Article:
A Reminder of the Power of a Judge and the Impact on People
Two witnesses in trial of Jefferson County judge Dorothea Batiste testify to being jailed on contempt charges
The nine-member court began its trial today for Batiste, who was suspended with pay April 19 after a complaint was filed by the Alabama Judicial Inquiry Commission charging her with 30 violations of the Alabama Canons of Judicial Ethics. The charges relate to her having seven people thrown into jail on contempt charges in five divorce cases that were before her. Most of the people had been witnesses in divorce cases and one involved child support payments.
As the trial began both the prosecutor and a defense attorney argued about the case, which has included charges of political intrigue, discrimination, and sexual harassment.
Griffin Sikes, the Judicial Inquiry Commission attorney prosecuting the case, told the court that the allegations against Batiste are that she didn’t follow the law and allow the seven people she had jailed a chance to respond first and did not allow bail. “This case is about due process of law,” he said.
Sikes urged the judges not to consider Batiste’s various claims of racial and gender discrimination, a political vendetta, selective prosecution, and a sexual harassment complaint against the former presiding Jefferson County judge. Instead, he said, Batiste did not know the law, nor attempted to learn the law, ignored it, or willfully violated it.
“I invite you to keep your eye on the ball,” Sikes said.
Julian McPhillips, an attorney for Batiste, called the prosecution of the only black Republican woman judges in Alabama “one of the worst cases of a railroading.”
Defense attorney Kenneth Shinbaum and Batiste also questioned witnesses today.
McPhillips told the court that at worse Batiste made a good faith mistake. He said that in at least four of the five cases cited were where the judge had used another procedure than contempt – one called a writ of attachment used to order a no-show witness picked up and brought to court.
In a court filing last week, McPhillips had said that had Batiste not issued the attachment orders or contempt citations the other parties who had repeatedly shown up for court would have been denied their due process.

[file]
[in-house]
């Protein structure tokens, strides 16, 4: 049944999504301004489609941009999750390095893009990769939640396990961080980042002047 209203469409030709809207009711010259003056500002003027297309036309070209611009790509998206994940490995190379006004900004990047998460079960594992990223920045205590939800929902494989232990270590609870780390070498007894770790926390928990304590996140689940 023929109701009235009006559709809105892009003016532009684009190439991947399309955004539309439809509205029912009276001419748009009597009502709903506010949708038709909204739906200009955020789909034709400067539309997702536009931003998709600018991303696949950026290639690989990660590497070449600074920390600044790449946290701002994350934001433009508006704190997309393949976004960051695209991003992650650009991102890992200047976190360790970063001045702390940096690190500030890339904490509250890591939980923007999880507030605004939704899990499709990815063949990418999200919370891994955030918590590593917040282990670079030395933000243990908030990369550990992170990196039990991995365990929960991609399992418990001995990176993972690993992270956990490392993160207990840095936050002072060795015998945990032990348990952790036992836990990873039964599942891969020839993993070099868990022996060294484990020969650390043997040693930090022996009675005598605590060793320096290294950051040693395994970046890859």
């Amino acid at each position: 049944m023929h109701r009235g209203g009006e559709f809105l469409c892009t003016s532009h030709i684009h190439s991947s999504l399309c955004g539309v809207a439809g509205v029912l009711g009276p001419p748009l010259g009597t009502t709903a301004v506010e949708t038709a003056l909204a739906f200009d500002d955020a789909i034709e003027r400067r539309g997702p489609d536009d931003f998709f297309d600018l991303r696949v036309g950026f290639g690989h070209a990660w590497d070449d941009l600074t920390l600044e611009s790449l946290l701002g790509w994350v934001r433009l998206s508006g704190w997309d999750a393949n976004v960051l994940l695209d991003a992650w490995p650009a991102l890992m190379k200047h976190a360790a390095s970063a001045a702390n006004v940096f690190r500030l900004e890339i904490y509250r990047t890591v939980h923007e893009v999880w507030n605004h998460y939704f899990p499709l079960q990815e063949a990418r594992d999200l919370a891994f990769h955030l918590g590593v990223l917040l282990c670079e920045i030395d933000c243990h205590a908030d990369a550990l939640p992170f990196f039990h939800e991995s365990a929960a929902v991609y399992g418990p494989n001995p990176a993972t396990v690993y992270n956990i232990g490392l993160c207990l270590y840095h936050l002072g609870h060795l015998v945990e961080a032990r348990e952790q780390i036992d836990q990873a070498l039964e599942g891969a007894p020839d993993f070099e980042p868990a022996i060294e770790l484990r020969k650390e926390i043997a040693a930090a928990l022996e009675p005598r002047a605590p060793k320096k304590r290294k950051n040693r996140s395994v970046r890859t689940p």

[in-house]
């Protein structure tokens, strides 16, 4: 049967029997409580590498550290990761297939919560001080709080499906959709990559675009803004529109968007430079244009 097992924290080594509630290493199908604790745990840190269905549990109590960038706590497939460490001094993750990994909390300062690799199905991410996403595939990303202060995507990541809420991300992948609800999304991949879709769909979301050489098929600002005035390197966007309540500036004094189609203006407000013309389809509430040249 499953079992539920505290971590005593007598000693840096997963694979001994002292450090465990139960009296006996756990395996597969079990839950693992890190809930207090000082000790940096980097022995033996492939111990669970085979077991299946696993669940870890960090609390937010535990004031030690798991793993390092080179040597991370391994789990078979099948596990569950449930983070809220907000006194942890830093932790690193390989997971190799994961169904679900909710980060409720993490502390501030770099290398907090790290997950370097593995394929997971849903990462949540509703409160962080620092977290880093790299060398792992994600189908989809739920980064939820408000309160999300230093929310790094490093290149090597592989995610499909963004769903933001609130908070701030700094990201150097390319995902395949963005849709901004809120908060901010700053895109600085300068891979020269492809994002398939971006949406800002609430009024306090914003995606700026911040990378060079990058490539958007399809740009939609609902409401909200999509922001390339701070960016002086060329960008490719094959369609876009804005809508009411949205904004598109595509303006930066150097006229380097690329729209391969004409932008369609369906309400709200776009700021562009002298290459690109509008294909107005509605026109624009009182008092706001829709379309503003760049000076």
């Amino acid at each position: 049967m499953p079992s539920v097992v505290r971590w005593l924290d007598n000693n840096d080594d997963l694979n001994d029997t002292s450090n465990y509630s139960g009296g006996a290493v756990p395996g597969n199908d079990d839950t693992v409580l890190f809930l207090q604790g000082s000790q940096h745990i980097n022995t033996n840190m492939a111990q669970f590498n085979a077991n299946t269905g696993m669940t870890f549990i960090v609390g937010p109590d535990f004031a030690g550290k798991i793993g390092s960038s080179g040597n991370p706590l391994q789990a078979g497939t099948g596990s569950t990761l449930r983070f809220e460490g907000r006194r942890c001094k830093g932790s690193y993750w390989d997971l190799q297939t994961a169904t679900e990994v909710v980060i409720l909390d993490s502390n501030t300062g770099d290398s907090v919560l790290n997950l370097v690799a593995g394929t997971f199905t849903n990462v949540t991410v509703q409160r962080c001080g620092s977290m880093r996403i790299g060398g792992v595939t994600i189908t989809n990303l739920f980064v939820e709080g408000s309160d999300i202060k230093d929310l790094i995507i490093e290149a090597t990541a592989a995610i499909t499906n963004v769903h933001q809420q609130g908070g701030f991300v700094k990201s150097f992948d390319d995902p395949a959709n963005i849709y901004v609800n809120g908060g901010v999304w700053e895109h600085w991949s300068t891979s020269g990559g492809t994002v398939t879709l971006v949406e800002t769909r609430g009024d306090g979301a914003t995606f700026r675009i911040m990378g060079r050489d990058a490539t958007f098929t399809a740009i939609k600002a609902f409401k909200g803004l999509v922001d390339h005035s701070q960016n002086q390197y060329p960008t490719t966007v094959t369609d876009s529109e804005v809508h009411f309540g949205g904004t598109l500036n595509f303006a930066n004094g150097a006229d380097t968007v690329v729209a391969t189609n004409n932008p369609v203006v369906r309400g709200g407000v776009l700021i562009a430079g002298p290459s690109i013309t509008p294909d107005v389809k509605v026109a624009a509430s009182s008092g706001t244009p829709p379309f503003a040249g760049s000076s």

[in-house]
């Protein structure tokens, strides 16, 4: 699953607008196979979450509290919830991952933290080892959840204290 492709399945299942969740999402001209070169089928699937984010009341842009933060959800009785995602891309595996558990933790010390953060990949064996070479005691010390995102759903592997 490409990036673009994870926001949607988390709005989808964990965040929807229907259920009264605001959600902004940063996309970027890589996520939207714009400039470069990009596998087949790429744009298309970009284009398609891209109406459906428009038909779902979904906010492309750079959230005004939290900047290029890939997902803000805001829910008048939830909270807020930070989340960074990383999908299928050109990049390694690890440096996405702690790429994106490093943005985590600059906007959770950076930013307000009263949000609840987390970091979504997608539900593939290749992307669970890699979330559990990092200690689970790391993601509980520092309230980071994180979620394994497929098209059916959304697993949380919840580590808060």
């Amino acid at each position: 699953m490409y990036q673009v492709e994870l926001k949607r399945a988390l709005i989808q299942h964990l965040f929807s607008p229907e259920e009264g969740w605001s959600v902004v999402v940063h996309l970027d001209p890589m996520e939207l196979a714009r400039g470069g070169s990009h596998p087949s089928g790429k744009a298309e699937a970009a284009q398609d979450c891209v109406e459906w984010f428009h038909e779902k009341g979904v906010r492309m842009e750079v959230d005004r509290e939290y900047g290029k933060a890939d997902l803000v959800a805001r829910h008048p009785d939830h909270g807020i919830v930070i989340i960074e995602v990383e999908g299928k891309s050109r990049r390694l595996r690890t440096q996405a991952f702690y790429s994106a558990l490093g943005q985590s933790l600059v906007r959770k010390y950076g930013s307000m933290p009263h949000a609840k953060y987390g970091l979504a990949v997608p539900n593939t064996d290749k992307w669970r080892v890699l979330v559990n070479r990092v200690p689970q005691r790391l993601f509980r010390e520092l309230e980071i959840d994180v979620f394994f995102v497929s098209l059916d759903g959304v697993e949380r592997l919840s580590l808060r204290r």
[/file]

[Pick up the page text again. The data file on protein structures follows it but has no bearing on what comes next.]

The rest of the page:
Batiste was a good judge who had cleared the backlog in her court, disposing of 2,259 cases in less than two years, McPhillips argued.
But he said there has been selective prosecution of Batiste, with at least one recent former domestic court judge having used their contempt powers more and holding people in jail longer than Batiste, McPhillips said.
McPhillips also said charges against Batiste were orchestrated by former presiding Jefferson County Circuit Court Judge Scott Vowell, a Democrat who Batiste claims had sexually harassed her and had political agenda.
Vowell has called Batiste’s claims baseless. Also, last week the chief judge of the commission ruled that Batiste could not use the charges as defenses at the trial and could only use it for purposes of impeaching a witness or possibly mitigating any possible penalties.
Two witnesses testified today about Batiste ordering them jailed before they had a chance to respond.
Sonja Bell testified that she spent three days in the Jefferson County Jail. She said that in August 2011 she had found a subpoena on her door to testify at a hearing at a divorce case – not her case – scheduled for two days later. But she was scheduled to leave on a pre-planned vacation that same day and called Batiste’s office to inquire. She said she also called a lawyer who advised her that the subpoena had not been properly served so she didn’t have to go to the hearing.
While on vacation she learned Batiste had issued a contempt order against Bell ordering her to jail for five days. She hired an attorney, who also told the commission today that he couldn’t get Batiste to hold a hearing on the contempt charge unless Bell first served jail time.
Bell said she served three days over a weekend before being released the following Monday.
Bell said she was exposed to a crack addict and a heroin addict. “I felt like I had a death sentence almost. It wasn’t fair,” she said.
Curtis Austin testified that he was arrested and jailed 12 days after Batiste issued an order he was unaware of for missing a court appearance of which he had no prior notice. He said he was behind on child support and the hearing was regarding an increase in payments.
Everett Wess, a Birmingham attorney who was hired by Austin’s current wife, testified that after repeated attempts try to get Batiste to hold a hearing, he went to another judge, Jefferson County Circuit Court Judge Robert Vance, to issue an order releasing Austin.
“I was just trying to get my client out of jail as soon as I could because I thought he was being held unconstitutionally,” Wess said.
Wess had hired Batiste to work in his law office about 10 years ago, but had to let her go because she didn’t understand some fundamental issues in the law. But he said he did donate to and support her campaign for the bench.
Testimony in the trial restarts at 9 a.m. Tuesday. The trial is to continue at least through Wednesday.